Two weeks ago, I commented on the tendency of U.S. retail gasoline prices to follow the price of Brent crude oil, anticipating on the basis of the price of Brent, then at $91.50, that we might expect to see average U.S. retail gasoline prices, then at $3.47, to fall an additional 35 cents/gallon. The gasoline price has since come down about 11 cents. But with Brent now surging back up near $100, this is about all we can expect.
Here’s an update of the Brent price and predicted gasoline price. With gasoline down and Brent up, the two are back to their long-run relation.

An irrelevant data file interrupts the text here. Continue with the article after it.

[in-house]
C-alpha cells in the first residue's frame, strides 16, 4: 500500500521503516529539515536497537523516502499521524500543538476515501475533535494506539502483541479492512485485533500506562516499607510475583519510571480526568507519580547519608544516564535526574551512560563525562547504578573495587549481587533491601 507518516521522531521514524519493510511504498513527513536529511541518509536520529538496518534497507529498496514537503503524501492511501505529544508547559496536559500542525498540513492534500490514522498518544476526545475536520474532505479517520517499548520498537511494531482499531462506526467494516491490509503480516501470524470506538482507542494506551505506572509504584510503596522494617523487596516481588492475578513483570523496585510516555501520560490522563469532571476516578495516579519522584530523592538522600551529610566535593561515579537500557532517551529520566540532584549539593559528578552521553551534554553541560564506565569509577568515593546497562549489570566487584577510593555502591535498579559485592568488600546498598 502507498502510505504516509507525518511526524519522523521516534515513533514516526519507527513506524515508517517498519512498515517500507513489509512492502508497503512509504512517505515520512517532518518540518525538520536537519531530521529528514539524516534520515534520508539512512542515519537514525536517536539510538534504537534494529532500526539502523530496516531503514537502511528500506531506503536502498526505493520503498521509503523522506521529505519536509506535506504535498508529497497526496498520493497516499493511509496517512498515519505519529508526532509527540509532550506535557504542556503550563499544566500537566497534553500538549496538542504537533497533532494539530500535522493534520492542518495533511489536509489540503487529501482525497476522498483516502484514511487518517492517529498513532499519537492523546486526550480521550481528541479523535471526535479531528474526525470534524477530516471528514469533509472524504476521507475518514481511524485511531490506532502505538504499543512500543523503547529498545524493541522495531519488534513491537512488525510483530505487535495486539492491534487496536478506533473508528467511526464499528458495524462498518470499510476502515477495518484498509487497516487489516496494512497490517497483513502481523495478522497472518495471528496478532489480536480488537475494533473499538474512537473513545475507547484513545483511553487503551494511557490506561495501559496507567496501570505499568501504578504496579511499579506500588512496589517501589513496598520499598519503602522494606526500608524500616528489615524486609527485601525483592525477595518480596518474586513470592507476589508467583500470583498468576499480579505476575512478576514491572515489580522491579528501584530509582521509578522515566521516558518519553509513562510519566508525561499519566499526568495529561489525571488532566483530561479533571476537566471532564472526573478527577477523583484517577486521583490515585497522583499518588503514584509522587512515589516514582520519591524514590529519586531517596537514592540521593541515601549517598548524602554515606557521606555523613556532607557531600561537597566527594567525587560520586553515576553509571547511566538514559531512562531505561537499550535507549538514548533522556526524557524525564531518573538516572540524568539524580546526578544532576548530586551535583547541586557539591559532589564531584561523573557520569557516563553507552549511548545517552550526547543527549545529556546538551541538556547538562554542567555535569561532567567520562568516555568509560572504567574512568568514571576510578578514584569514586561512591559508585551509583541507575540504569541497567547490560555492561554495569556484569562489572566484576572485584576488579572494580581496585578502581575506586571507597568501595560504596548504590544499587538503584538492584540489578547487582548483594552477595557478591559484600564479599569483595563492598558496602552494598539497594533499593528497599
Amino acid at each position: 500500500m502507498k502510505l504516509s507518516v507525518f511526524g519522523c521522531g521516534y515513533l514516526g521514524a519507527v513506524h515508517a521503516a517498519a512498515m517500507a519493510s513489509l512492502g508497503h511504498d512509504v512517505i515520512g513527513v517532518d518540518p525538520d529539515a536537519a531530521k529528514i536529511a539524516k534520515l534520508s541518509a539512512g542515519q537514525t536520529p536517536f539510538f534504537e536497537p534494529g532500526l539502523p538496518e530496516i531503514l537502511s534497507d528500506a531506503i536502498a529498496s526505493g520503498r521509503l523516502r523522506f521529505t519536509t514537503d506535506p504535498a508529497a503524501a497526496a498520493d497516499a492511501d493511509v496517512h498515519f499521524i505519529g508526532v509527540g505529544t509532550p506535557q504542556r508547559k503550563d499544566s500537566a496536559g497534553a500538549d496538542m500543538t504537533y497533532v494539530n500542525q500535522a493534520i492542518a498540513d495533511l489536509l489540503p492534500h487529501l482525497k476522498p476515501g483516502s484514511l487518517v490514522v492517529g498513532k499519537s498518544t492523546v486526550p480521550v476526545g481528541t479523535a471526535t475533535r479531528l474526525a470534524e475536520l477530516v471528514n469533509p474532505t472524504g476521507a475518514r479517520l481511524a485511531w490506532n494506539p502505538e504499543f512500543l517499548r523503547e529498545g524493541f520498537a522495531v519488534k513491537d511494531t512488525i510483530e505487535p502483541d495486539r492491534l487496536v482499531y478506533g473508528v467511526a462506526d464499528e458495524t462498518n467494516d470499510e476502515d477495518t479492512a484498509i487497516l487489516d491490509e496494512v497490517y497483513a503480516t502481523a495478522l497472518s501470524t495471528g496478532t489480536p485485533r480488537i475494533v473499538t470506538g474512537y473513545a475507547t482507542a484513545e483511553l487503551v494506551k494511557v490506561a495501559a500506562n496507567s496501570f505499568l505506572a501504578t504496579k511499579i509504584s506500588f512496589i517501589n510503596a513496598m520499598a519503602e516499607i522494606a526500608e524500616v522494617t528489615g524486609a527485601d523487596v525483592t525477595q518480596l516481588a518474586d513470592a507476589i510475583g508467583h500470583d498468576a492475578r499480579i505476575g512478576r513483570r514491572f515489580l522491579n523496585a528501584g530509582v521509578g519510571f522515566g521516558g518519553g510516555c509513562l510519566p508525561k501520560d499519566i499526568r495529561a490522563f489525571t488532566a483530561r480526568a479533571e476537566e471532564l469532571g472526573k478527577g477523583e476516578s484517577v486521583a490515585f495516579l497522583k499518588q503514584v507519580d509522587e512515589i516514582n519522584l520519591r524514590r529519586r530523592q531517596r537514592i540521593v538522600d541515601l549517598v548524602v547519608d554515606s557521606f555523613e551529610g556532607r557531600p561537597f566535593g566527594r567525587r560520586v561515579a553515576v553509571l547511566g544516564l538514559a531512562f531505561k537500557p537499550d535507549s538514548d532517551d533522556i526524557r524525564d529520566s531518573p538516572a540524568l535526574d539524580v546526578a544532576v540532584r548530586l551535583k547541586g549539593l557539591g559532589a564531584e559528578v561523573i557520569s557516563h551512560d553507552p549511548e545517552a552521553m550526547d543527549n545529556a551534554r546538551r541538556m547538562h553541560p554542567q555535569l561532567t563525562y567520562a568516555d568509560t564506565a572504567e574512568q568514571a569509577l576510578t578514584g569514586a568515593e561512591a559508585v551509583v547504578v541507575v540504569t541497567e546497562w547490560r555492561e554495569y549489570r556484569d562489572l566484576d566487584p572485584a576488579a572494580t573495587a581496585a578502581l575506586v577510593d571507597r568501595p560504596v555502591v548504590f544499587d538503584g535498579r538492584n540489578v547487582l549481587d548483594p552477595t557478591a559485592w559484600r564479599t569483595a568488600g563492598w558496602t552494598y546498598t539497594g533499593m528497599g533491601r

Ironman at Political Calculations has been kind enough to let us reproduce his tool for calculating the expected U.S. average retail gasoline price based on its long-run cointegrating relationship with the price of Brent crude oil. Just input the current (or your hypothesized) value for Brent in the box below, and click “calculate.” If you need a hint, I also include a self-updating graphic that displays the current price of Brent, courtesy of Oil-Price.net
And here is also a self-updating plot of GasBuddy's estimate of the average U.S. retail price, though if you click its "show crude oil price" option, it uses WTI, which is less useful than Brent for predicting the price of gasoline.
|New Jersey Historical Gas Price Charts Provided by GasBuddy.com|